PRCC teaming up with Ingalls to employ fitters

Published 7:00 am Tuesday, July 31, 2018

Getting a job that pays a living wage after only eight weeks or less of training can be a reality by taking Pearl River Community College’s fitter program.

PRCC Vice President for Workforce and Economic Development Scott Alsobrooks gave a tour of the fitter program underway at PRCC Monday morning. During that tour, visitors were allowed to see where welders, pipefitters and fitters learn a new trade.

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In the fitter program, offered with potential for students to earn a job at Ingalls Shipbuilding, the students were put through the paces in a setting similar to what working for Ingalls would be like. During the eight week program, which started in May and was held four days a week from 7 a.m. to 4:30 p.m., students learned how to measure, cut and tack weld a piece of metal to a simulated application, such as building a large ship.

Monday morning, all of the lessons they learned in that time were put to practical use in a written and hands-on test as representatives of Ingalls observed the results.

Workforce Development Manager for Ingalls Garry Mercer, said that any of the students who passed  the test that day would be offered a job.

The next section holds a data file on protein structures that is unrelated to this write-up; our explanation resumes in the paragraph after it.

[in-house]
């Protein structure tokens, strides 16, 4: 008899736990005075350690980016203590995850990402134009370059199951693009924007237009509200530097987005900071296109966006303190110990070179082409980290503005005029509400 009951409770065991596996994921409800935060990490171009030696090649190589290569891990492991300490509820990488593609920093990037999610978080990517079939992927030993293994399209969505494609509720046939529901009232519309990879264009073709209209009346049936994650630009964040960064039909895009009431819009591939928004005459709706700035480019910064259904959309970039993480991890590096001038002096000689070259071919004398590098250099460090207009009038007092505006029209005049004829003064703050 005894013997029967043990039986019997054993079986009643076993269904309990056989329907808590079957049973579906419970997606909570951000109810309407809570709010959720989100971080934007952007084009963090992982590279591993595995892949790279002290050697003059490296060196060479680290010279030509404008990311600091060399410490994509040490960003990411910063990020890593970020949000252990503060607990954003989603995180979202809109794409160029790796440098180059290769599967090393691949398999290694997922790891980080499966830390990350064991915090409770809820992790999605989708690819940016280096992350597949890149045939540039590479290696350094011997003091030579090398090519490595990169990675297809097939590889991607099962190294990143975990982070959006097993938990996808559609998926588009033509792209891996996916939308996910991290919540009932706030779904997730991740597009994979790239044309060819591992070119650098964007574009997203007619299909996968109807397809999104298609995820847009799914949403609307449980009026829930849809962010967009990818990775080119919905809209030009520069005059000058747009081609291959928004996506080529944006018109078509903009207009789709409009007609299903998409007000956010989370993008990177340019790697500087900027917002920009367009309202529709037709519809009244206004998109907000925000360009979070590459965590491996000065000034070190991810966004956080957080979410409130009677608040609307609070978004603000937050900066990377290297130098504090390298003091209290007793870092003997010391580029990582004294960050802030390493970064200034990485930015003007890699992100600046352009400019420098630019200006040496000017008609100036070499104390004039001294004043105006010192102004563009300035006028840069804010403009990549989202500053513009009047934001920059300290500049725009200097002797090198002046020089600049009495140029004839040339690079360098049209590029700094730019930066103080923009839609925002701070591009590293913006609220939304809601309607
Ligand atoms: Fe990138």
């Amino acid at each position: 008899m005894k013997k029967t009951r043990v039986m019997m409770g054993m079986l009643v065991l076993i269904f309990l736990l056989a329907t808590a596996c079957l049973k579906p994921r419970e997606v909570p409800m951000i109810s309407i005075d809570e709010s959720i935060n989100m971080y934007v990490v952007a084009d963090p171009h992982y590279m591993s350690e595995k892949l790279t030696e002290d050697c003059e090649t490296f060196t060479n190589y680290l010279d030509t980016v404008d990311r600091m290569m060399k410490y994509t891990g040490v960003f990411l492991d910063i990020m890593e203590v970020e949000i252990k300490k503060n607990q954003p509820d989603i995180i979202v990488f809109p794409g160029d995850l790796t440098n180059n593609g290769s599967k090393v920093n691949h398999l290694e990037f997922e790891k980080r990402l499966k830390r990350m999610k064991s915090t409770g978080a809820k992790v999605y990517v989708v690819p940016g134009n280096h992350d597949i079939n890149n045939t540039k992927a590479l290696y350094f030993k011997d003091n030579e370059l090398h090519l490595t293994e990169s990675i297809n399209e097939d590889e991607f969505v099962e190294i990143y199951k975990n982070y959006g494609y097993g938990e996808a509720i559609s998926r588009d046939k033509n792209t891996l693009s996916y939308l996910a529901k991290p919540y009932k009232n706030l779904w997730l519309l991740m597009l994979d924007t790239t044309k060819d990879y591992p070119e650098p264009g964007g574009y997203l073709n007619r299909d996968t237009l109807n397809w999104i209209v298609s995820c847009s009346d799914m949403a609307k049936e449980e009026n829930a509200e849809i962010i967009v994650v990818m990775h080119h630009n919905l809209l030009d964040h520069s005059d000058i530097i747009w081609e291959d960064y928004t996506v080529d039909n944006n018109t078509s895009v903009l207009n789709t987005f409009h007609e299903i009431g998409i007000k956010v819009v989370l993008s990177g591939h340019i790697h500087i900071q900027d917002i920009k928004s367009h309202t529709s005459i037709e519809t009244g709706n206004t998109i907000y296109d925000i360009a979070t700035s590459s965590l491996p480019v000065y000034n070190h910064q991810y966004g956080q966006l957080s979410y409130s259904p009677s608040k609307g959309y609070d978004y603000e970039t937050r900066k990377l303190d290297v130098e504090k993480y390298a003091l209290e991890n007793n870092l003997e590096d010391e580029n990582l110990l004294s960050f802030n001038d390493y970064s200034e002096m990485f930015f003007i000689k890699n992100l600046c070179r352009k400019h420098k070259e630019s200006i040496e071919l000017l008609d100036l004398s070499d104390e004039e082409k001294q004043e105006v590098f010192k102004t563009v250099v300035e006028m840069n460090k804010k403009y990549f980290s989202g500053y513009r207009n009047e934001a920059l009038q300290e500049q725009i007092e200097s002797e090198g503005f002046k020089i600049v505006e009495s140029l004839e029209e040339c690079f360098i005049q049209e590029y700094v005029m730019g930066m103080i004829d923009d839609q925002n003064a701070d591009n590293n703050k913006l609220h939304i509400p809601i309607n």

Applying for the program is simple; Alsobrooks said that all a prospective student has to do is fill out some minimal paperwork and pass a drug screen.

If a student passes the hour and fifteen minute hands-on fitter test and is offered a job by Ingalls, he or she will undergo several weeks of on-the-job training, which is paid, and will be required to take another drug screen, Mercer said. They are also given a physical agility test to ensure they are suited for working in the conditions of a shipyard.

While Ingalls is offering the students jobs provided they pass the test, Alsobrooks said the students are not obligated to work for the shipbuilding company. In fact, of the 14 students that began the course, three took jobs offshore before completing it.

PRCC Welding Instructor Rylan Shaw said the fitter course was set up to best resemble actual working conditions at a shipyard, including the work tables and learning their trade outside in the heat. Although the work area is covered, there is no air conditioning. He said that setting allowed students to determine if working in the heat of summer while wearing heavy safety gear was for them or not.